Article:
Myths about VAT

The Value Added Tax, that has to be paid for providing goods and services, was first introduced in 1958 in France. Today it is paid in 135 countries. In Europe, the value of VAT ranges from 15 percent (Luxembourg, Cyprus) to 27 percent (Hungary), while in Lithuania it has been 21 percent since 2009.

The VAT is very important to state economics but it can also be beneficial to its payer. All you have to do is study the Law on Value Added Tax of Lithuania and avoid being drawn into the manipulations of its sceptics. Here are a few most popular myths about VAT:

1. Myth. You can only request a VAT code when you reach a certain turnover.

In reality, the code can be obtained by any company, even with zero turnover – all you need to do is file a request. The myth probably originated from the fact that if an entity’s revenue in the past 12 months reached 155,000 Litas, its registration as a VAT payer is mandatory.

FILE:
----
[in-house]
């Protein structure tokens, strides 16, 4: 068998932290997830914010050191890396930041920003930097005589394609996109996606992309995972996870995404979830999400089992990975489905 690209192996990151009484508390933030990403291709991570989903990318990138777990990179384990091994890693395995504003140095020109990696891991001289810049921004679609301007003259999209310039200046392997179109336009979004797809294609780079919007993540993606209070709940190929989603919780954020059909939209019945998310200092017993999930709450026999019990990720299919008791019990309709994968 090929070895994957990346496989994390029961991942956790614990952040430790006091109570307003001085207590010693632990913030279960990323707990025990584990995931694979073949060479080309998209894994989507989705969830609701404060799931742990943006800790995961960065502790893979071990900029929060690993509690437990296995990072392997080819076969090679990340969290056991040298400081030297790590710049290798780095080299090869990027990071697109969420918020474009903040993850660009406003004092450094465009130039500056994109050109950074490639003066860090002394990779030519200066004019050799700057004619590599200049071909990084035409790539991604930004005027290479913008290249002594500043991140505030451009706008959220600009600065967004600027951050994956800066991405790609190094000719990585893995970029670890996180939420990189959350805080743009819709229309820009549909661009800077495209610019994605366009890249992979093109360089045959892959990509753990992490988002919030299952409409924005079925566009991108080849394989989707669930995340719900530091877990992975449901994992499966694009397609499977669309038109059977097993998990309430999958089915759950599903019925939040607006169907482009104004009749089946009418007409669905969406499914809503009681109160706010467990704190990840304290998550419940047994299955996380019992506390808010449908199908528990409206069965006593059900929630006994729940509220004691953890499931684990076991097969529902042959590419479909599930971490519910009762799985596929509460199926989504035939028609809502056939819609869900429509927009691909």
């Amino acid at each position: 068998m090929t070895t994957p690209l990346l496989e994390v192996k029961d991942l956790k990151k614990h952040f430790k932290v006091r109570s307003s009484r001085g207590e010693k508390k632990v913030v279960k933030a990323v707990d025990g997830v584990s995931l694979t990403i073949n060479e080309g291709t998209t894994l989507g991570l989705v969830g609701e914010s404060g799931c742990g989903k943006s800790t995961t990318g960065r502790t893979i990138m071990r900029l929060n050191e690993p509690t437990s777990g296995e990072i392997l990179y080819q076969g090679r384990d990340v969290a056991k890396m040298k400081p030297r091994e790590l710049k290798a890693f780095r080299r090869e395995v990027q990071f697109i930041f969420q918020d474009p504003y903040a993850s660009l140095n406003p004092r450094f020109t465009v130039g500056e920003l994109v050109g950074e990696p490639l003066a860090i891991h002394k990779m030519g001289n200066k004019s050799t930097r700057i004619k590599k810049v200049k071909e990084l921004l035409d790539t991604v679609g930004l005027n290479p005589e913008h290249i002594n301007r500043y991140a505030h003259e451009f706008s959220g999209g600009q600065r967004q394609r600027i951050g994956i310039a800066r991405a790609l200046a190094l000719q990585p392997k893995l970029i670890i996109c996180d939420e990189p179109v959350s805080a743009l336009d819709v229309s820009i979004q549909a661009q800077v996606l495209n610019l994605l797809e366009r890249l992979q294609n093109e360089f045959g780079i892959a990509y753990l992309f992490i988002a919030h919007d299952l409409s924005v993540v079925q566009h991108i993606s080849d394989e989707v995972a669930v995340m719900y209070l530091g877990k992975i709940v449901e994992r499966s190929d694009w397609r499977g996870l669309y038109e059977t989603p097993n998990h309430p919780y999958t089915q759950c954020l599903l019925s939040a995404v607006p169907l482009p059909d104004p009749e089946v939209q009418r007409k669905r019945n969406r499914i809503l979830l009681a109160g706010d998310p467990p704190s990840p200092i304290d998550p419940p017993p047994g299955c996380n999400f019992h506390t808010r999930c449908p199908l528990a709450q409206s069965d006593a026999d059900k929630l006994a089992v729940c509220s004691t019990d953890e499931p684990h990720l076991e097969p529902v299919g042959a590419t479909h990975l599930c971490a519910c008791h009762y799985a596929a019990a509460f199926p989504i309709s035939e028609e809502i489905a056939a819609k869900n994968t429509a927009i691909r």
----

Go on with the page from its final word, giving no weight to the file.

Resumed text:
2. Myth. Registering as a VAT payer is only mandatory if your revenue in the past 12 months reached 155,000 Litas.

Two more conditions exist that are often forgotten by most businesspeople. First, VAT has to be registered, if goods worth 35,000 Litas or more have been bought from EU countries in the past 12 months. Second, the same applies if a shareholder owns multiple companies, whose turnover sum reaches 155,000 Litas.

3. Myth. It isn’t worth registering VAT, so you should only do it if you reach the turnover limit.

While this might be true in some cases, most often it is more financially beneficial to be a VAT payer. It isn’t worth doing if most of your clients are natural persons, most of whom are not VAT payers. Then it would simply be more difficult to compete in the market, because your product would be more costly to those who do not get a VAT return (those, who do not have a VAT code). However, if you are selling goods to another VAT payer, to them, you are equally competitive with a product priced at 100 Litas without VAT or a product priced at 121 Litas including VAT.

4. Myth. A natural person cannot be a VAT payer

This is especially relevant now, with the increase of members in small partnerships, working under civil contracts. A lot of them are afraid of being paid more than 155,000 Litas over 12 months, because they shy away from becoming VAT payers themselves, as natural persons. This shouldn’t cause alarm, because you can simply write out a bill “for managing my company” with VAT, and then have the VAT returned.